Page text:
ETA, no, I will have an MPA. I am eyeing a masters in CS, I am not sure if it is worth it, I have 10+ years of good WE dealing with the issues I want to work on.

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JazzOne
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Re: OLD SCHOOL (must be 30 and over ITT)

Postby JazzOne » Tue Jan 18, 2011 2:42 am

r6_philly wrote:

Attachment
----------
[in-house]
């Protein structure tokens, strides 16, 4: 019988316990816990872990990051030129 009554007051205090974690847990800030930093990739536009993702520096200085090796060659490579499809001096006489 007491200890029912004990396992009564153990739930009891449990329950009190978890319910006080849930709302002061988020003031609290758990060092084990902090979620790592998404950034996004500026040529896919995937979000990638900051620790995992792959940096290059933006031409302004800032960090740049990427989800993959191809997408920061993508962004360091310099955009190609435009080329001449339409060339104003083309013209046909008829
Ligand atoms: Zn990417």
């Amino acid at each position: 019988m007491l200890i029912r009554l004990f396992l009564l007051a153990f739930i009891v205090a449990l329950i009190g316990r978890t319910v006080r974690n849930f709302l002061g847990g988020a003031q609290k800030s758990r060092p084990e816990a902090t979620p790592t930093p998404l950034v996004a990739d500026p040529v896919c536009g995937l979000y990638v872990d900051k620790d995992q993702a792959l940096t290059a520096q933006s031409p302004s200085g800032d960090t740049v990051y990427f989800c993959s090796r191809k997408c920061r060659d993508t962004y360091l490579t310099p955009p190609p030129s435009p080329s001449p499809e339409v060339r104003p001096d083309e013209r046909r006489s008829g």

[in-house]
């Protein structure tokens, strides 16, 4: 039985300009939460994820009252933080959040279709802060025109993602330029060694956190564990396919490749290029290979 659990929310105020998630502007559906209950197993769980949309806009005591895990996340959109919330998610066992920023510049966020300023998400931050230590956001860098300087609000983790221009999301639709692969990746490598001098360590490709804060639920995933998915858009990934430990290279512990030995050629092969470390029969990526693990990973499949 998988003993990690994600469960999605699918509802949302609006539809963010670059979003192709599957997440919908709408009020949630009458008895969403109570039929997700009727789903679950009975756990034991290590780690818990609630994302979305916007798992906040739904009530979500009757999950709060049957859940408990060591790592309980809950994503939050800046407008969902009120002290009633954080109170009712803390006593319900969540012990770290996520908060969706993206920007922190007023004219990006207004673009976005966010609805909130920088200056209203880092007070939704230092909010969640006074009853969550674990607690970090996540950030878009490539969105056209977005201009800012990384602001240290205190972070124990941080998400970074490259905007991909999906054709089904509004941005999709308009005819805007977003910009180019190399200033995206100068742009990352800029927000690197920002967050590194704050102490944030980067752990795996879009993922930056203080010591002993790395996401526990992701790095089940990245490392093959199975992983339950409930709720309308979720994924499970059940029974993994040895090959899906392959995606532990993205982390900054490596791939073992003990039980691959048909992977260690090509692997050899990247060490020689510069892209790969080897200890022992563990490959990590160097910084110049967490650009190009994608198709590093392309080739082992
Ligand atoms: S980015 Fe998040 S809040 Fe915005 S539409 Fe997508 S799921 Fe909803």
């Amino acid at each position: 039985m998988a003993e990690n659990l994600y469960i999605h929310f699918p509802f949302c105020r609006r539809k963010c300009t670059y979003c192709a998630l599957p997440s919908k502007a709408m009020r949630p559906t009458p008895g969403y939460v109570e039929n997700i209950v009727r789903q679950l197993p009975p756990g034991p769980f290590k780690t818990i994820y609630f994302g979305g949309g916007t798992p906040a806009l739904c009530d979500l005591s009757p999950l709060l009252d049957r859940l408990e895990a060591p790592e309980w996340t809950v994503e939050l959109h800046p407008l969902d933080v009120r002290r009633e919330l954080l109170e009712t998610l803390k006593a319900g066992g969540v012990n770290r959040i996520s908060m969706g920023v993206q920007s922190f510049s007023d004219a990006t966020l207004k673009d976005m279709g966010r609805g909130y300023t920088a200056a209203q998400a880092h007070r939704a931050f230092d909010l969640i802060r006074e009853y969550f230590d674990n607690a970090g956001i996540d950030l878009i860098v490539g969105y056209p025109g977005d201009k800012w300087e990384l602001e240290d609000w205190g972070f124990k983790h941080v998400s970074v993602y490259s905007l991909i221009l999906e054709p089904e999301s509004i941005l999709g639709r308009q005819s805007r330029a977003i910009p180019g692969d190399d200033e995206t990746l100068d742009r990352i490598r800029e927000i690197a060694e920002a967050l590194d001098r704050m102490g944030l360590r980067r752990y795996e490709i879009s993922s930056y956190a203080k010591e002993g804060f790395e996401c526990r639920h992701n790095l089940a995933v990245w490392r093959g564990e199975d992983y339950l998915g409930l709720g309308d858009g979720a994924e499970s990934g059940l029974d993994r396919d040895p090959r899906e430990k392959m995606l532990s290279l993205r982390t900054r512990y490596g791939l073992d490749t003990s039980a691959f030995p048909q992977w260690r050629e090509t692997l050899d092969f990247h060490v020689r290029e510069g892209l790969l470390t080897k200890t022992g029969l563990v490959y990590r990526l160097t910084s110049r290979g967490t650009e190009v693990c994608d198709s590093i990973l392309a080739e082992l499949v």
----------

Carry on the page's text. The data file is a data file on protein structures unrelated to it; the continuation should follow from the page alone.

JazzOne wrote:There are many big firms with IP departments. So, you can definitely target those firms. Off the top of my head, I'm thinking of firms like Akin Gump or Fish & Richardson. But there are also a lot of boutique IP firms. These are smaller firms with varying cultures. There are a lot of IP attorneys with advanced degrees, and they seem to be a quirkier bunch than the corporate types. I was shooting for IP, but I couldn't get in with any of the big IP firms, so I'm working for a litigation boutique. Nontrads will probably have more success with boutique firms (at least I did). From what I gather, smaller firms don't have the same kind of indoctrination process that larger firms have, so perhaps that explains why smaller firms are more willing to take on second-career lawyers. Boutiques firms often offer some advantages to big firms. Some are "family" firms with low billable hours requirements. Others focus on narrow fields of interest like IP. Still others pay above market salary.